Journalism & forecasting
Welcome to Nonrival, the newsletter where readers make predictions.
How it works
- On Sundays, read the newsletter and make a forecast by clicking a link at the bottom.
- On Wednesdays, see what other readers predicted and how your forecast compares.
- Over time, you’ll get scores based on how accurate your forecasts are.
In this issue
- Fill out the Future of Work survey if you haven't
- I argue journalists should pay attention to forecasting
Thanks for forecasting. Send feedback to firstname.lastname@example.org.
Which workplace trends will continue in 2023?
If you haven't filled out Sunday's survey yet, please do. It's an important experiment for Nonrival, in partnership with Charter:
Make three forecasts by filling out the 2023 Future of Work survey here.
Journalists wake up to the power of prediction markets
I got to contribute to Nieman Lab's year-end package on the future of journalism. My piece, perhaps unsurprisingly, argued that journalism should pay more attention to forecasting:
Reporters can use them the way financial journalists use other markets: They can be a source of news as well as one source among many explaining what’s going on. The Economist has shown what this can look like by asking seasoned forecasters at Good Judgment Inc. to make predictions for its annual “The World Ahead” edition
. The issue still includes the magazine’s traditional reporting as well as forecasts from the Economist Intelligence Unit, the company’s research arm, and predictions from big names in politics and business. The inclusion of Good Judgment’s “superforecasters” — who were selected based on their accuracy forecasting on open platforms — is an addition, not a substitute for traditional journalistic sources...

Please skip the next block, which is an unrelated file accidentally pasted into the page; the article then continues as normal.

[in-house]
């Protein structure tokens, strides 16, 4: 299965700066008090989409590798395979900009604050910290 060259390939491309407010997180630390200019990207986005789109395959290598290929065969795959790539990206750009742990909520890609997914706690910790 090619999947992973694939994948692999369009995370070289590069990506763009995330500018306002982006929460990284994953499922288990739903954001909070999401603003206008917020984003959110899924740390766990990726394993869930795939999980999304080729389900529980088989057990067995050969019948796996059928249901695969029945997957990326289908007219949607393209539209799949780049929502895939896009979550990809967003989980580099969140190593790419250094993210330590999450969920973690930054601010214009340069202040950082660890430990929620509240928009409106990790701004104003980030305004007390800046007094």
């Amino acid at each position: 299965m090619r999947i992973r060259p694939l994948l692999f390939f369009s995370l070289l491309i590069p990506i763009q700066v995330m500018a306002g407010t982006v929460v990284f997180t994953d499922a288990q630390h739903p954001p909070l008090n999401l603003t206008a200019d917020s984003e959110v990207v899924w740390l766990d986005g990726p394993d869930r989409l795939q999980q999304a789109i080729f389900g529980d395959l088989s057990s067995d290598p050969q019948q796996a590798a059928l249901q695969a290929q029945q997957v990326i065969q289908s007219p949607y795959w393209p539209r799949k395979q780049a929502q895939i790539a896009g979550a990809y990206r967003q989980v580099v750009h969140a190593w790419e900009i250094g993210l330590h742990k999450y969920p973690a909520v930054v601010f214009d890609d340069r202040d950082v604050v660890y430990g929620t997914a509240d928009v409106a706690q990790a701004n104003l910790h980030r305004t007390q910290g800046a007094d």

Citing these platforms in stories is a good first step for journalists. The next step is for publications to ask their readers to participate. That’s what I’ve been doing with my newsletter
: Each week I write about an economic or business story and ask readers to make a forecast. Over time readers see how their forecasts turn out, learn from each other, and hopefully improve their thinking. This process formalizes something most journalists already recognize: Your audience collectively knows much more than you do.
You can read the whole thing here.
That's it for Nonrival in 2022. It'll be back in January with results from the Future of Work survey, plus resolution on forecasts like Avatar 2 box office and Q4 VC. And I should have scores from 2022 ready to go soon, too. Happy New Year!